Canadian farmers raise almost 10 million turkeys each year (source: 2016 census). While the vast majority of turkey is eaten during the holidays, turkeys are raised year-round all over Canada. In fact, more turkeys go to market each year than beef cattle!
The most common turkey breed farmed commercially is the Broad-Breasted White, which, like its name, suggests it has all white feathers.
Turkeys typically live for about 5-6 months on farms before being sent to slaughter. Today’s turkeys grow 120% faster than farmed turkeys did in the 1930’s.
What are the main concerns for turkey welfare?
- Painful practices:
Beak trimming, toe trimming, de-snooding: these are a few of the painful practices turkeys may have to endure on Canadian farms. Beak trimming, toe trimming and de-snooding (removal of the fleshy bit covering a turkey’s beak) are performed on turkeys to minimize aggression resulting from being overcrowded in a barren barn. These practices are done without pain medication or veterinary supervision, and can cause lasting pain and distress to turkeys.
- Space and enrichment:
Turkeys need lots of space to move around and express natural behaviours. They like being able to perch up high to watch for predators, explore their surroundings and forage for food on the ground. Unfortunately, conventional farms often confine turkeys in cramped spaces and without enrichment. As a result, birds may become bored, frustrated and aggressive, and may pluck out each others’ feathers or even begin to cannibalize one another.
Like broiler chickens, turkeys have been carefully bred over the past few decades to grow as quickly as possible. While this is a step forward for efficient meat production and a faster flock turnover, it has terrible consequences for the birds’ welfare. Similar to broiler chickens, these rapidly growing, top-heavy turkeys suffer from bone deformities and other abnormalities that can lead to death.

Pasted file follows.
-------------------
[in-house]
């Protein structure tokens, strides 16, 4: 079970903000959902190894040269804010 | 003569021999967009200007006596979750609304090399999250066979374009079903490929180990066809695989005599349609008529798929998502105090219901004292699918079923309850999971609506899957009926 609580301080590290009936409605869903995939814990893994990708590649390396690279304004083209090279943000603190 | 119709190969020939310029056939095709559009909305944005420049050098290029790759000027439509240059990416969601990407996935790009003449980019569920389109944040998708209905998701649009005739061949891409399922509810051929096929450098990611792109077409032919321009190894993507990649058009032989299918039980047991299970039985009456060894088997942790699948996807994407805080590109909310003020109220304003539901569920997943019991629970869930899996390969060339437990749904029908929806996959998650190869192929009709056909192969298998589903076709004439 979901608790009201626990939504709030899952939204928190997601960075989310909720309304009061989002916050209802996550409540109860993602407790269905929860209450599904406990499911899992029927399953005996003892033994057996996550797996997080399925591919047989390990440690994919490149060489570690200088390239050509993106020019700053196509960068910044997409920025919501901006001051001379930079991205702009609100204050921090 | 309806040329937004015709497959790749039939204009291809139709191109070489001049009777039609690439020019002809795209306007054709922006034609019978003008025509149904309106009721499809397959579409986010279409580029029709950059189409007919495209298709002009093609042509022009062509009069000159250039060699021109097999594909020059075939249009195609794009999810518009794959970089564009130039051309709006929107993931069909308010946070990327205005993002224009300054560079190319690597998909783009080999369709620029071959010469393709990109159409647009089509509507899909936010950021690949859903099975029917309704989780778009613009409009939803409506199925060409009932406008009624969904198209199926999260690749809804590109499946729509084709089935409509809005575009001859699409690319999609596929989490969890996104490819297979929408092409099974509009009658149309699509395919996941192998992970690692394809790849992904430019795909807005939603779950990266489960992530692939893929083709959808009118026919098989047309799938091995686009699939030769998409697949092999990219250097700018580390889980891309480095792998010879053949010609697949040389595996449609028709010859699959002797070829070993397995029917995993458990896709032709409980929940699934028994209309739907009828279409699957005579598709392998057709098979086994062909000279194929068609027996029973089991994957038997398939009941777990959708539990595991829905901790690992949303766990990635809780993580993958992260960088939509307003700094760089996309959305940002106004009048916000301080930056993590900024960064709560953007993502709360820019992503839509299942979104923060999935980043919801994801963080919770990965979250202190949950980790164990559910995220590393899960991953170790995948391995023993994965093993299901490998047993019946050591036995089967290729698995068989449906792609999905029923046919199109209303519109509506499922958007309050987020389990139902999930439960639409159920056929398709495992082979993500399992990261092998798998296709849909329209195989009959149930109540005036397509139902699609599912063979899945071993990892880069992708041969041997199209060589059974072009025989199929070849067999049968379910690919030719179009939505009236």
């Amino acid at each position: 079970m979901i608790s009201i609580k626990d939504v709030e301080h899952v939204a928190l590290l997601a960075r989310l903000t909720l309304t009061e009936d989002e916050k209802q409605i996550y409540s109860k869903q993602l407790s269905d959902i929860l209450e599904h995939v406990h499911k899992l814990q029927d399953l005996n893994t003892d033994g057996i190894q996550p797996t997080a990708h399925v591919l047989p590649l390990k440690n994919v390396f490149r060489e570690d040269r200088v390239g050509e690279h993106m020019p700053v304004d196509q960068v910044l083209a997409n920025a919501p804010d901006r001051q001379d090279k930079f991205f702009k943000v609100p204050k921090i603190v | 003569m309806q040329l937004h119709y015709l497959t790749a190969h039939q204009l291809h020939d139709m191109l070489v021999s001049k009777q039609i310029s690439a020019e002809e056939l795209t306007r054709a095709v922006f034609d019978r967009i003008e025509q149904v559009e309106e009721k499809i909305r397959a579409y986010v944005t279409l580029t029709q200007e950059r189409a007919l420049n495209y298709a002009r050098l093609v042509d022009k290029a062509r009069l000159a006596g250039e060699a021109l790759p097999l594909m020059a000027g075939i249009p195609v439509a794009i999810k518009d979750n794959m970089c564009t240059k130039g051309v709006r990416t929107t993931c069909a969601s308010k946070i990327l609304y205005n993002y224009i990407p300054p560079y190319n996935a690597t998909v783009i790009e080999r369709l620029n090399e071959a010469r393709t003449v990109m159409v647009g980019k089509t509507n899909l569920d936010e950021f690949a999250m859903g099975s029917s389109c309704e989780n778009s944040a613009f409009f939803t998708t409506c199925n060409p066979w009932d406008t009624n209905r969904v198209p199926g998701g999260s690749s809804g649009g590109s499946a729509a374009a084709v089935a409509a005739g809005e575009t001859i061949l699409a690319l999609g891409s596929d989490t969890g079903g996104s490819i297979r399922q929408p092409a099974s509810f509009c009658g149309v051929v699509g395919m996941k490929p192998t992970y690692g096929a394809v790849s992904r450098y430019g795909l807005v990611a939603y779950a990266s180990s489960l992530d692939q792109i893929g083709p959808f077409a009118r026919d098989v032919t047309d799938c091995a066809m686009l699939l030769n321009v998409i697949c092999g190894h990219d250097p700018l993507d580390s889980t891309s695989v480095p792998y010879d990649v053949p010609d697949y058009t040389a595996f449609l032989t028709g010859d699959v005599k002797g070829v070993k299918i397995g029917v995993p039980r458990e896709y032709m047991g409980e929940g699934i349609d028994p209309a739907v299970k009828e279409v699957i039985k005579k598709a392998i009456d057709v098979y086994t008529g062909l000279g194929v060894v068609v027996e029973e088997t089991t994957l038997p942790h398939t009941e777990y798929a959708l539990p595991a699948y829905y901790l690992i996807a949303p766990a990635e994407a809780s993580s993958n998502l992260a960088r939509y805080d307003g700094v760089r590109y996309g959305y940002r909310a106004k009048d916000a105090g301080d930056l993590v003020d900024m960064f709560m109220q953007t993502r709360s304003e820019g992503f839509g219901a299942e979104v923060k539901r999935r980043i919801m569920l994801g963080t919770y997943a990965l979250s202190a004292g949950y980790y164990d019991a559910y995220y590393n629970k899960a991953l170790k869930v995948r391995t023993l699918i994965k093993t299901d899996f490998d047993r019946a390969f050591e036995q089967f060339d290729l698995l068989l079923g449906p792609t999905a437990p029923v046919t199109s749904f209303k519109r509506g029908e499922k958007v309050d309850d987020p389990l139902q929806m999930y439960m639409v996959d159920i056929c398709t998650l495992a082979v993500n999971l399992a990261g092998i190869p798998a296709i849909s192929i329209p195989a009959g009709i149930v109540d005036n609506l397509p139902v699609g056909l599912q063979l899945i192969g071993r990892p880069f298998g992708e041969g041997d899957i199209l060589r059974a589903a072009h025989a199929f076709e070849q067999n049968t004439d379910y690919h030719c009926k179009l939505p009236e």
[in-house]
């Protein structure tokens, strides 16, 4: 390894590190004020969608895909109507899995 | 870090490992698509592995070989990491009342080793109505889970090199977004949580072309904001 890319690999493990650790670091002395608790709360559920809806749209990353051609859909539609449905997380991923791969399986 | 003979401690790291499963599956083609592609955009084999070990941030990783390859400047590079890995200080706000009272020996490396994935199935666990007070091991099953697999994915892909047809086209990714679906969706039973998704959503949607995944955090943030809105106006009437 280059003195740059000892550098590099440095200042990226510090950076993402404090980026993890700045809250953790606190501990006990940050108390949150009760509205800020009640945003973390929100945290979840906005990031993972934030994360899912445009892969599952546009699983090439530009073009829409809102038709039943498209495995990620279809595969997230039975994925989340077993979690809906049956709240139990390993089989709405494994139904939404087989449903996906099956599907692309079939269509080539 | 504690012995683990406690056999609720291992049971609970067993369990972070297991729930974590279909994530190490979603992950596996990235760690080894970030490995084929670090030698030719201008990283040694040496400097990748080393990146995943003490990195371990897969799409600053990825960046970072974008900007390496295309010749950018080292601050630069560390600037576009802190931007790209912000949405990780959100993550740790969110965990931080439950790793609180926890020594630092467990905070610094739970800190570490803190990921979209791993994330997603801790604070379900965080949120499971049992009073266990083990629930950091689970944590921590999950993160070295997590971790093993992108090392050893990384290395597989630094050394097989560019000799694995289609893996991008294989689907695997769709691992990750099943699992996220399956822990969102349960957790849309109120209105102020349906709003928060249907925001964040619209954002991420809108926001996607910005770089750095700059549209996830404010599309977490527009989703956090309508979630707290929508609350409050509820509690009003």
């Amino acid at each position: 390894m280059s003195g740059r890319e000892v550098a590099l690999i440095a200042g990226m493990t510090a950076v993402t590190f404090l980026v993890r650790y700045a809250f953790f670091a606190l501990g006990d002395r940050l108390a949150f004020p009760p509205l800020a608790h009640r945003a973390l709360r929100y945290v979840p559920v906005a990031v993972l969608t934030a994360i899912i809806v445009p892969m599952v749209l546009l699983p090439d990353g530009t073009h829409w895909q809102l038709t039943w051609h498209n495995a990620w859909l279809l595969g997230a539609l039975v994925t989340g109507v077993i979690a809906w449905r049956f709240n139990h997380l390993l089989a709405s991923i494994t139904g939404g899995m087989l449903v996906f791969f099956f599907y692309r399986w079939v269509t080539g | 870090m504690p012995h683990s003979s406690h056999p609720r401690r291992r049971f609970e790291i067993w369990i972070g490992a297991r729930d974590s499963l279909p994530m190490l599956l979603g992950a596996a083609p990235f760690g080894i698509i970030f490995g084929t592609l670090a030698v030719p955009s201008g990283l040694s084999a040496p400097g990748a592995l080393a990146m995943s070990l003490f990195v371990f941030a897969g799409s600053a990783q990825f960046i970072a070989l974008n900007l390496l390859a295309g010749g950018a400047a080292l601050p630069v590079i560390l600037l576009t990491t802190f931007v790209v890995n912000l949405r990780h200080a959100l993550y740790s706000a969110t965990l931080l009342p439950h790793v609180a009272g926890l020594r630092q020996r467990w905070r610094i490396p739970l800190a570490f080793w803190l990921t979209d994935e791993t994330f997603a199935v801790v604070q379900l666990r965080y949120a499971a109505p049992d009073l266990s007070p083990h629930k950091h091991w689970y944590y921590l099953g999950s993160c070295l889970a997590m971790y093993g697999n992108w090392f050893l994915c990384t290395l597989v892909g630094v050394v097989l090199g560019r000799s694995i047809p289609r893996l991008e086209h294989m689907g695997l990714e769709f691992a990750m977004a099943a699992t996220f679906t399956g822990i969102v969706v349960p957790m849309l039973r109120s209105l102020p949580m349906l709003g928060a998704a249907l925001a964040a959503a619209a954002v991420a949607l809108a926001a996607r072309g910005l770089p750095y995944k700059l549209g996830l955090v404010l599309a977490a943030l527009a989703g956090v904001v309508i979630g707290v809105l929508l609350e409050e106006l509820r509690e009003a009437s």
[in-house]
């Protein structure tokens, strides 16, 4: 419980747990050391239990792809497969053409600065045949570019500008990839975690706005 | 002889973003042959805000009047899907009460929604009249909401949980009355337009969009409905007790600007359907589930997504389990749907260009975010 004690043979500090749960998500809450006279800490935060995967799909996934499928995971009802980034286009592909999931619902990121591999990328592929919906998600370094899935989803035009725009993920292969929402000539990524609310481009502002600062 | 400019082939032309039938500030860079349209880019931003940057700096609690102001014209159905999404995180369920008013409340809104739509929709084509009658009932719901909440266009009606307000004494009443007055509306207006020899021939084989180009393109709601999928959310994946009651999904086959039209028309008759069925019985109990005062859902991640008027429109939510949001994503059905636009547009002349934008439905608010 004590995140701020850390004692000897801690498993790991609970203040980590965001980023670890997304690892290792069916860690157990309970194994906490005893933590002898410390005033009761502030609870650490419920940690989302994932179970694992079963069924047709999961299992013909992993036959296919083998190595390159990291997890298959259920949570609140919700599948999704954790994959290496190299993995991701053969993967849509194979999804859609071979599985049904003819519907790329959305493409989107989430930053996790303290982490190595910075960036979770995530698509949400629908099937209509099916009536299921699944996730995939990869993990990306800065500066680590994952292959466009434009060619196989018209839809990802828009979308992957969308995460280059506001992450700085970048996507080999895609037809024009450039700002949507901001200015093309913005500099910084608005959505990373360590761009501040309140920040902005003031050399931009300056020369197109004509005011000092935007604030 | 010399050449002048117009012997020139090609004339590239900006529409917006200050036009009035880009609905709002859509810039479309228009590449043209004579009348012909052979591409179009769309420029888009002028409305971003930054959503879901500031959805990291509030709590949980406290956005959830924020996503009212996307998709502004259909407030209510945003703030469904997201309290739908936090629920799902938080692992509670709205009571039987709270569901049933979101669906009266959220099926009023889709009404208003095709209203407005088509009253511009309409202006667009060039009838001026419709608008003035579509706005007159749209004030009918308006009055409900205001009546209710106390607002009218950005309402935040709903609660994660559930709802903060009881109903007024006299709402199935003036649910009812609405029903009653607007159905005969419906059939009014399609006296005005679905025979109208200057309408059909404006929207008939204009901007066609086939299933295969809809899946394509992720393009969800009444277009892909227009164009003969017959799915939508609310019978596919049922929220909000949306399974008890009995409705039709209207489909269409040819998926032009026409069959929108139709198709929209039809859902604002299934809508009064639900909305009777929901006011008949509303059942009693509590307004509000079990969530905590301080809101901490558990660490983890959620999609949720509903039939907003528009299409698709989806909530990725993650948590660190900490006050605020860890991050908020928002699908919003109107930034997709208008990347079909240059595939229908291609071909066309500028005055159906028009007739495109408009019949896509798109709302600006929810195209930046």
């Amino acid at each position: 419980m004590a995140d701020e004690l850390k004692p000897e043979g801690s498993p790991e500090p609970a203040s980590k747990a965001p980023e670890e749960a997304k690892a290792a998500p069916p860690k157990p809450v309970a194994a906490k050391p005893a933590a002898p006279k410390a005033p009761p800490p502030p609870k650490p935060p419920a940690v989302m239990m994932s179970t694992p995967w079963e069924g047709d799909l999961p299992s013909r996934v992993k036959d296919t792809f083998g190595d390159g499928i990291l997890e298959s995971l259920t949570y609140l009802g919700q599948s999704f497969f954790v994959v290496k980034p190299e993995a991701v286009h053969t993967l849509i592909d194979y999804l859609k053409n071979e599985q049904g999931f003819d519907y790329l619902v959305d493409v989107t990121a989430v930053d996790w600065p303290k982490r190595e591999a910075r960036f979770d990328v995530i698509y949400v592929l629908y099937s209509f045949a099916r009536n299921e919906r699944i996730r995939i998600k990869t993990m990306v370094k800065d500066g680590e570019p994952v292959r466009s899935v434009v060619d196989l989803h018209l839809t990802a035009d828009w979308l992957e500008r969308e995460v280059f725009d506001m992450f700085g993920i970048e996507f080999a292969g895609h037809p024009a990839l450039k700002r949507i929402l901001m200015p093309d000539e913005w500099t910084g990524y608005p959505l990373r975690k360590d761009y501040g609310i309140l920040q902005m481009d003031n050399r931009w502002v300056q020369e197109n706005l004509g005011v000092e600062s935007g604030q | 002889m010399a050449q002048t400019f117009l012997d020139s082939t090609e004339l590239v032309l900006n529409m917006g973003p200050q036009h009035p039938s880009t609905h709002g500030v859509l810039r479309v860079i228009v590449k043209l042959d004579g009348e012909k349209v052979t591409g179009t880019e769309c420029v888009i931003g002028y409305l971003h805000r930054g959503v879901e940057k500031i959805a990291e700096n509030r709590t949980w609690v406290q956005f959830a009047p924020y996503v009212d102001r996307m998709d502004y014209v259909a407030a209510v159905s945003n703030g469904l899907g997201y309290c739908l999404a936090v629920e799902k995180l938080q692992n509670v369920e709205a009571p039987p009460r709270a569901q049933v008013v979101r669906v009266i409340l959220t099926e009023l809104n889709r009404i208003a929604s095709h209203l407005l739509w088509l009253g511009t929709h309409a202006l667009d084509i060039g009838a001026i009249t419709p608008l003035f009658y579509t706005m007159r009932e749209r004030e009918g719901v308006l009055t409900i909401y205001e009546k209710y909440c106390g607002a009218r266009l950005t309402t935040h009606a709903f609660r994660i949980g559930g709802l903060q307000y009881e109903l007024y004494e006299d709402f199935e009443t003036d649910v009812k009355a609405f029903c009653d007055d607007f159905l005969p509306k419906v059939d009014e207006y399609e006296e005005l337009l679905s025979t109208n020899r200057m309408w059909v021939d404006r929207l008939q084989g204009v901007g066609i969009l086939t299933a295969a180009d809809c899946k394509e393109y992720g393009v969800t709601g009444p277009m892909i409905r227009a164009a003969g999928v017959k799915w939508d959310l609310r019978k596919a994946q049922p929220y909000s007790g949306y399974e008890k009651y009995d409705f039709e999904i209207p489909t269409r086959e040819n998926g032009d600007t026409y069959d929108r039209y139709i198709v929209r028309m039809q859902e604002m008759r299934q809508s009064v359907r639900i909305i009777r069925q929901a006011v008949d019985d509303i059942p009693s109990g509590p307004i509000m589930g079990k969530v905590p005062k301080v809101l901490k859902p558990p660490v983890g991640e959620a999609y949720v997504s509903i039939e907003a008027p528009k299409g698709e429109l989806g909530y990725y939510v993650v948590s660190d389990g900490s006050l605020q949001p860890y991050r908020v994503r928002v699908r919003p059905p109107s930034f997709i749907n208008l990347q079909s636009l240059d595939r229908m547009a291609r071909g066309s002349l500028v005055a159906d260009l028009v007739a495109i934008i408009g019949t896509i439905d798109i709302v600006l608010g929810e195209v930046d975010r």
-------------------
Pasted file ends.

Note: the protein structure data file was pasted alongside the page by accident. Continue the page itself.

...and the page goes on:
Support a better life for turkeys
SPCA Certified farmers prove that it’s possible to meet the needs of farmed turkeys. SPCA Certified standards include stringent requirements, such as:
- Painful practices, like de-snooding and toe trimming, are prohibited
- Enrichment items like perches, straw bales and litter flooring to help turkeys express important natural behaviours, like perching, foraging, exploring and spreading their wings
- Significantly more space to move around comfortably than the minimum amount of space required by the Canadian turkey industry
Farmers who successfully meet SPCA Certified standards are able to sell their foods with the program’s stamp of approval – the little red barn label. If you or someone you know eats turkey, you can help turkeys lead better lives and support the farmers who care for them.
Understand your food labels
When shopping for humane turkey products, pay careful attention to the labels. Here are a few quick tips for finding the right turkey products:
- Green light: best choices for welfare.
Certifications like SPCA Certified, Certified Organic and Animal Welfare Approved are your best options for supporting higher welfare farming practices. These farms have been regularly audited to strict requirements for animal care and welfare.
- Yellow light: next best choice.
Free range turkeys come from farms that give the birds some outdoor access, weather permitting. Pasture-raised turkeys receive access to a seeded outdoor pasture to forage on and explore.
- Red light: these labels are misleading!
Don’t be fooled by claims like ‘vegetarian fed’ or ‘natural’. Without a certification or a meaningful description of animal care, these labels do not mean better treatment for the birds. Further, free run and cage-free are empty labeling claims for turkey meat since turkeys are never housed in cages in Canada. Free run turkey labeling claims are often an attempt to make more money from your good intentions since many people assume if the meat is not free run, it must come from birds in caged housing. However, turkeys are always raised free run unless labeled free range or organic (both of which are also cage-free). You can take a stand against this misleading labeling by reporting it to the Canadian Food Inspection Agency (CFIA).
Take action for all farm animals
We are always working to build a better future for farm animals in B.C. and across Canada, but we need your help. Help us speak for animals by participating in any of our farm animal welfare campaigns.